Is The Ad Marketplace Vulnerable To Flash Crashes?

marktorrance“Data Driven Thinking” is written by members of the media community and contains fresh ideas on the digital revolution in media.

Today’s column is written by Mark Torrance, Chief Technology Officer of Rocket Fuel Inc.

In May 2010, the Dow plunged more than 900 points when algorithms began a high-speed selling spree — based on news related to the Greek monetary crisis — before anyone noticed. Then this April, the Dow fell nearly 150 points after a hacker falsely tweeted, using the Associated Press’ Twitter account, that the White House had been attacked. Fortunately, in both cases, the market recovered within minutes.

In spite of the safeguards that have been put into place since those two flash crashes, the financial market remains vulnerable to huge losses. Flash crashes can occur when reports or tweets — whether true or false — are picked up by software that monitors the news and uses that information to take action within a high-frequency trading environment.

That has raised the question, for some, of whether programmatic-buying systems — based on similar algorithms — could experience the same sorts of crashes. After all, the best programmatic-buying systems make billions of buying decisions per day. Does programmatic buying put advertisers’ money at risk? Should advertisers worry about algorithms falling into an ad-buying frenzy? Probably not. I’d argue that programmatic-buying systems are far less likely to suffer the financial market’s dramatic losses in flash crashes, for four good reasons.

  1. The commodities traded in the ad marketplace are relatively inexpensive, compared with stocks. The biggest mistake you can make on a single transaction would amount to much less than a dollar. You can spend, at most, maybe 10 cents on an extremely high-priced impression. In other words, you just can’t blow a lot of money buying a single ad impression.
  2. The commodities are short-lived and exist in microseconds; it’s not as if you can get “stuck holding a stock” while its value crashes. Ad impressions are ephemeral assets, with each impression worth no more than a few cents, and then they go away. Any kind of a problem along the lines of a flash crash would have to affect the decision-making about buying not just one ad impression, but a whole lot of them over a long period of time.
  3. “Fallbacks,” in which the value of the commodities falls to zero for a period of time, are rare on the stock market. But they’re commonplace in online advertising, where there is a well-accepted mechanism for filling the unsold-inventory void with low-cost fallback campaigns or public-service announcements.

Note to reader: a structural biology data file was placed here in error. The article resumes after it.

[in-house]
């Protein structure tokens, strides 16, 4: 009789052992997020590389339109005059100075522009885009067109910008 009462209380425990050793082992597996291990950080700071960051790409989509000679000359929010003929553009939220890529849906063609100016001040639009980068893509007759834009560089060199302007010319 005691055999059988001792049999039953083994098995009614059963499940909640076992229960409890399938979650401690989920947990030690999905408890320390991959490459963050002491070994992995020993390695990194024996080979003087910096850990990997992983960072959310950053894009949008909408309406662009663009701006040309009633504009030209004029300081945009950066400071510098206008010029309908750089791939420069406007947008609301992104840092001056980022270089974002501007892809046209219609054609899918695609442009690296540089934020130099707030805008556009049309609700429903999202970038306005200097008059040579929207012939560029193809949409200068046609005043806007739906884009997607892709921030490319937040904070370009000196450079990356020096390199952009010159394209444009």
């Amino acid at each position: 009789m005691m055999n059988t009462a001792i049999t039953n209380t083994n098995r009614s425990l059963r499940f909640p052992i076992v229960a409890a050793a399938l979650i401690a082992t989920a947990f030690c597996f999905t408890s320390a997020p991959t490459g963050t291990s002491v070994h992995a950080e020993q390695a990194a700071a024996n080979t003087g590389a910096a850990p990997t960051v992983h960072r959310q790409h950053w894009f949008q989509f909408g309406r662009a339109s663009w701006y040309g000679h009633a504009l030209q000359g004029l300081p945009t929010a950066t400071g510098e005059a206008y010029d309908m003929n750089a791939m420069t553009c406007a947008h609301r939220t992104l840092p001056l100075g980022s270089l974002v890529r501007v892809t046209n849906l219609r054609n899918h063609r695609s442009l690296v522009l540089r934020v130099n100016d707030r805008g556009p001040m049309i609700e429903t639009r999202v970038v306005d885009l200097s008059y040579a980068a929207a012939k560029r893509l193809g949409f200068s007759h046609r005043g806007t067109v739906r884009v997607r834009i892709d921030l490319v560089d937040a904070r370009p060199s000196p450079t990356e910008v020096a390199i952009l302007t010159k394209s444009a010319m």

4. The best programmatic-buying systems have safeguards built in. You can help ensure your ad buying is safe by checking to make sure your provider has extensive protections in place to prevent sudden price spikes.

For these four reasons, the risk of a flash crash in this the ad marketplace is very, very low.

Follow RocketFuel (@RocketFuelInc) and AdExchanger (@adexchanger) on Twitter. 

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  1. Mark – kudos to tackling a really interesting topic. While I thought a lot about high frequency trading and flash crashes, I never really thought about them in regards to trading media thru programmatic means. The points that you make around media being relatively cheap, <$1 is interesting, but is it accurate from the respect not of price, but about the volume? Meaning, while I could clear sub $1 media, I'm not just buying 1CPM, but rather hundreds of thousands, if not millions or billions. While the individual CPM is cheap, when aggregated up to what I'd actually be purchasing, is really expensive (potentially). I also think that the half-life of the impression is so short that there is significant risk here because the impression basically goes "poof" and it's gone. So I could have bought $50k worth of media and served it in real-time… and it's gone in a Flash Crash. In a financial world, I might have bought $50k worth of DGIT but I still am a holder of it…. I can liquidate it for a loss (hopefully not) or a gain, depending on if the stock was correlated or not to the crash.

  2. You’re right that the high volume of impressions means that an erroneous setup, if left unchecked for a few minutes or hours, can potentially cause a lot of wasted spend. I don’t think this is really like a Flash Crash, though, because the value of the media you bought was not ever 0, and was not under the control of an external party as with stocks or hard assets. My argument basically amounts to “you can’t be left holding the bag” as in the Stock Market because the “bag” is so inexpensive and fleeting.

    So as long as you have controls in place on the spend: maximum CPM bid, and maximum dollar or impression budget per day or hour, you will have gotten some value (even in branding, if not in clicks or conversions) from the act of buying + showing those impressions.

    I agree that those controls are tricky and important to get right, but they are under the control of the buyer, which is better than being at the whim of the market.